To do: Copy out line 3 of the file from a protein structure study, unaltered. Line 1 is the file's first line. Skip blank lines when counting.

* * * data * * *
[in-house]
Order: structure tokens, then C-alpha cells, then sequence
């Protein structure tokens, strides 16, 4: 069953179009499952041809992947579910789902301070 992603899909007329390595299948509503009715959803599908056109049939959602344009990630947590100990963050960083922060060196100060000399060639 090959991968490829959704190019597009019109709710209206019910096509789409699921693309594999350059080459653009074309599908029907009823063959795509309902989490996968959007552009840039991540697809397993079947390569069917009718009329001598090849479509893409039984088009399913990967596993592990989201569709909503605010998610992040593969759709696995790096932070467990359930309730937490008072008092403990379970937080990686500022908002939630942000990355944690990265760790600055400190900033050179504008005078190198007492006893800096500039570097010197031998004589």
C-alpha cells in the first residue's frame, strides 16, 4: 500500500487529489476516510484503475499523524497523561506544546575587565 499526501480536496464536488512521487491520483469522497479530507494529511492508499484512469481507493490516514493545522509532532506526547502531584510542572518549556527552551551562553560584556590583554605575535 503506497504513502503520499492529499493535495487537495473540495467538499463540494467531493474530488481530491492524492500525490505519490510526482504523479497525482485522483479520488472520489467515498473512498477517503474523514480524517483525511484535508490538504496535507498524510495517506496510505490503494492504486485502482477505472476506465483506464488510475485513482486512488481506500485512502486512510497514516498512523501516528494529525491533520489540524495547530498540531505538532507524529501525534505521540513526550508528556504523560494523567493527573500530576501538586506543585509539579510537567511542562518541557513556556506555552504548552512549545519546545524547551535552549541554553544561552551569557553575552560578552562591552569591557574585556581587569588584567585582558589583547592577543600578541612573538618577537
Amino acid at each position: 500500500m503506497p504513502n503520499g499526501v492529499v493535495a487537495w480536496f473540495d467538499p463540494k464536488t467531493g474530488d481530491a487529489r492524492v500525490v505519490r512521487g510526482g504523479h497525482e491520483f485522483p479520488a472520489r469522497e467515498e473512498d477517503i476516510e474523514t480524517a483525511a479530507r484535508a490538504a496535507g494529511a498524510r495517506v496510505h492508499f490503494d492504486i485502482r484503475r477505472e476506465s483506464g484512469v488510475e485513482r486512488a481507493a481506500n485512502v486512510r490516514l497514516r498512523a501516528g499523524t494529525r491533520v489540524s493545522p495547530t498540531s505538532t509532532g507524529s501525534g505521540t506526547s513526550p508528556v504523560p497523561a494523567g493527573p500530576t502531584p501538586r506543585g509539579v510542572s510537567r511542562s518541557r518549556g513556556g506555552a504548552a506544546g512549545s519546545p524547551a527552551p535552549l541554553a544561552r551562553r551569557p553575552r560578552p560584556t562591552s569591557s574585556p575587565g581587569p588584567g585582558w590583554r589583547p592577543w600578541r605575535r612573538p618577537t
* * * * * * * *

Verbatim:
């Protein structure tokens, strides 16, 4: 069953179009499952041809992947579910789902301070 992603899909007329390595299948509503009715959803599908056109049939959602344009990630947590100990963050960083922060060196100060000399060639 090959991968490829959704190019597009019109709710209206019910096509789409699921693309594999350059080459653009074309599908029907009823063959795509309902989490996968959007552009840039991540697809397993079947390569069917009718009329001598090849479509893409039984088009399913990967596993592990989201569709909503605010998610992040593969759709696995790096932070467990359930309730937490008072008092403990379970937080990686500022908002939630942000990355944690990265760790600055400190900033050179504008005078190198007492006893800096500039570097010197031998004589």